TV gardener Don Burke has dismissed allegations of pork barrelling against New England MP Barnaby Joyce, saying the forced move of a Canberra-based public service agency to Armidale was for its own good.
The TV host said such manoeuvres by politicians "can be corruption, but not in this case".
Mr Burke said it was he who approached the Agriculture Minister several weeks ago to suggest some changes to the Australian Pesticides and Veterinary Medicines Authority rather than Mr Joyce recruiting the TV figure to his cause.
Mr Joyce is pushing ahead with the move, despite a barrage of criticism.
An independent cost benefit analysis shreds the economic rationale for the move, finding the benefits to the Australian economy are "modest" and the advantages for the agency itself are "limited".
Taxpayers will have to foot a $26 million moving bill, the vast majority of the authority's staff do not want to go to Armidale and most will have to be paid redundancies and the loss of the 189 jobs will rip up to $157 million a year from Canberra's local economy.
But Mr Burke appeared in a Facebook video with the minister, posted the day the Ernst and Young report was published, supporting the move of the APVMA to Armidale.
The TV host, who was instrumental in setting up the authority in the 1990s, said he went to see Mr Joyce in late November to suggest some improvements to the way the APVMA operated.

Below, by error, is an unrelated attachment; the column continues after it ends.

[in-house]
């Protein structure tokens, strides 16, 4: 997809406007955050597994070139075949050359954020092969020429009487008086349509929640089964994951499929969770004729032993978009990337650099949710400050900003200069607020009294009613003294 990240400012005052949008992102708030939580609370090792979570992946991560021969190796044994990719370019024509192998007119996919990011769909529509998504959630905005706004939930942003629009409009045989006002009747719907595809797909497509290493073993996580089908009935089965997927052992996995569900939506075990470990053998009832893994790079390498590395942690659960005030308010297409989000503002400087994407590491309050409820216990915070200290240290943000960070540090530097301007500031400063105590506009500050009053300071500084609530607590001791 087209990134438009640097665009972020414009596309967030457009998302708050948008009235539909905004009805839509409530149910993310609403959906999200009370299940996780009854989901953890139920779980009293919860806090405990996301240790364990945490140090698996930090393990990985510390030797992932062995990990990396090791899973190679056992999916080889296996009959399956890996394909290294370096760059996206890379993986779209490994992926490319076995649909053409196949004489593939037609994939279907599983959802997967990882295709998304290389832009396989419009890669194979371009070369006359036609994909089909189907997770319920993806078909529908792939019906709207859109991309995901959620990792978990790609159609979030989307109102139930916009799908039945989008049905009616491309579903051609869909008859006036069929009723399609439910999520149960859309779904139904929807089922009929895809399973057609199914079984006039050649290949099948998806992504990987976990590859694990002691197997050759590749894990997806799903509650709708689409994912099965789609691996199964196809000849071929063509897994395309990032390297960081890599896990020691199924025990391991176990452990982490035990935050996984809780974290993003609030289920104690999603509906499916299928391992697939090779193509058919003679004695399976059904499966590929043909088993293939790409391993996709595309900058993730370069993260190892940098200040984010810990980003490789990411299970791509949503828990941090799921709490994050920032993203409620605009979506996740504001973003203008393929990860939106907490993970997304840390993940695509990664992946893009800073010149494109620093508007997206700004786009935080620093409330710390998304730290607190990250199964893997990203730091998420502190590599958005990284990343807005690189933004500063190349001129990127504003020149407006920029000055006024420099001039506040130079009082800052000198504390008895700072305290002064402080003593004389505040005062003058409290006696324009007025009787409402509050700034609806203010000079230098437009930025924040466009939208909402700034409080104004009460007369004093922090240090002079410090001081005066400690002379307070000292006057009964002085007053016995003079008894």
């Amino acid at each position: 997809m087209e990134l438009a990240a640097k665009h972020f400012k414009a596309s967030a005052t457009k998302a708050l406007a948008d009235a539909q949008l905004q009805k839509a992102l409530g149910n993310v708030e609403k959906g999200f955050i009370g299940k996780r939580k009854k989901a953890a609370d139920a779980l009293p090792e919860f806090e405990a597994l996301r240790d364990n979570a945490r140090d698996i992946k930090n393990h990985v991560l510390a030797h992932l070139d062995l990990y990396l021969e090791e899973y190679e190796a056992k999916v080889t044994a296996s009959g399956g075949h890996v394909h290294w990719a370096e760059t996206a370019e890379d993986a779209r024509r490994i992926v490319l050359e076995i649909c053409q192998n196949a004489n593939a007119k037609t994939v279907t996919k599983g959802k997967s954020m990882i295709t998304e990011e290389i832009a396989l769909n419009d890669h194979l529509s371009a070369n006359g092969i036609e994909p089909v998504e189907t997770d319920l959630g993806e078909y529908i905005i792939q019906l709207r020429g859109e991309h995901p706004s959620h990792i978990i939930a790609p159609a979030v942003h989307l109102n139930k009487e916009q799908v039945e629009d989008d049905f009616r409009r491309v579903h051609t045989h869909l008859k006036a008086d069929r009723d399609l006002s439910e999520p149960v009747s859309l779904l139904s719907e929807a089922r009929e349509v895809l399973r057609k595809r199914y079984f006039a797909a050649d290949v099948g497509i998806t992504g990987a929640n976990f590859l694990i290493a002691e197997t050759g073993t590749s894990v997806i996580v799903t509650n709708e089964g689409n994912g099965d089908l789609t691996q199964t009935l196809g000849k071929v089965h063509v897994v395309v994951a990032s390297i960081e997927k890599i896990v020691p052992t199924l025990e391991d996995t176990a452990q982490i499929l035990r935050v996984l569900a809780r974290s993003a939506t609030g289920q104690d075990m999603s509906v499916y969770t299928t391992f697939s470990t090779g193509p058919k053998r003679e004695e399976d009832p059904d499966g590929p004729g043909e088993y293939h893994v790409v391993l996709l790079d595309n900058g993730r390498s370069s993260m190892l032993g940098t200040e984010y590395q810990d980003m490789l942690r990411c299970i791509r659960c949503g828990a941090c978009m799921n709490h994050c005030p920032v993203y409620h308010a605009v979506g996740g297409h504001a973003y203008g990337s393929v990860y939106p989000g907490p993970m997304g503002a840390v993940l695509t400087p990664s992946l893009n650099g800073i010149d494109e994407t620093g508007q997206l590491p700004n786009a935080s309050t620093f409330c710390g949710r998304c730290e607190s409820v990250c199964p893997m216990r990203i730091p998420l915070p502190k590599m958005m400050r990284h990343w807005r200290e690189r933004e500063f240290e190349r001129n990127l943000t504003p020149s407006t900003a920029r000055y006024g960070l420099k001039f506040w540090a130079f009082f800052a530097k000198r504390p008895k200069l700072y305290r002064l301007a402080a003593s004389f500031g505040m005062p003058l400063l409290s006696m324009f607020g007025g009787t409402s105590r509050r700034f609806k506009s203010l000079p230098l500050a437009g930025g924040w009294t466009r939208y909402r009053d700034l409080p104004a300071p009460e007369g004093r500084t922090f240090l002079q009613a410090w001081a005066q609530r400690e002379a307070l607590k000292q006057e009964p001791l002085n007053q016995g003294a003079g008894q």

"This is my baby, it took up so much of my life," Mr Burke told Fairfax.
After the two men found common ground in their thinking on the agency's future, the TV host said the minister gave him a "big cuddle" and then they went outside to shoot their Facebook post.
Mr Burke acknowledged that it was politically advantageous for Mr Joyce to move the agency to the heart of his electorate with taxpayers footing the bill, but Mr Burke said he believed the minister was working, ultimately, for the good of the nation.
"It's true that in moving it into his electorate, of course there's gains for Barnaby," Mr Burke said.
"But if you're a politician, if you have all those dreams of making Australia a better place and the rest of it, you can't do that if you're not in office.
"He's got to survive, and that aspect of it is nothing but professional practice.
"It can be corruption, but not in this case."
Mr Burke said he was no fan of decentralisation for its own sake, but he did worry that agencies in Canberra became remote from the communities they served.
"It worries me a bit that these bodies in Canberra are so remote from the industries and the people they serve," he said.
"I do not subscribe to decentralisation, even Moses 3000 years ago could tell you it doesn't work.
"But where something is appropriate to be somewhere other than Canberra and where you can make that work for the people involved, where you can set it up so it's a good lifestyle and professional choice for them, then I do believe in it.
"If most agriculture and most of the chemical industries and the people are on the east coast, and you want somewhere that's farming, then Armidale is pretty close to the middle."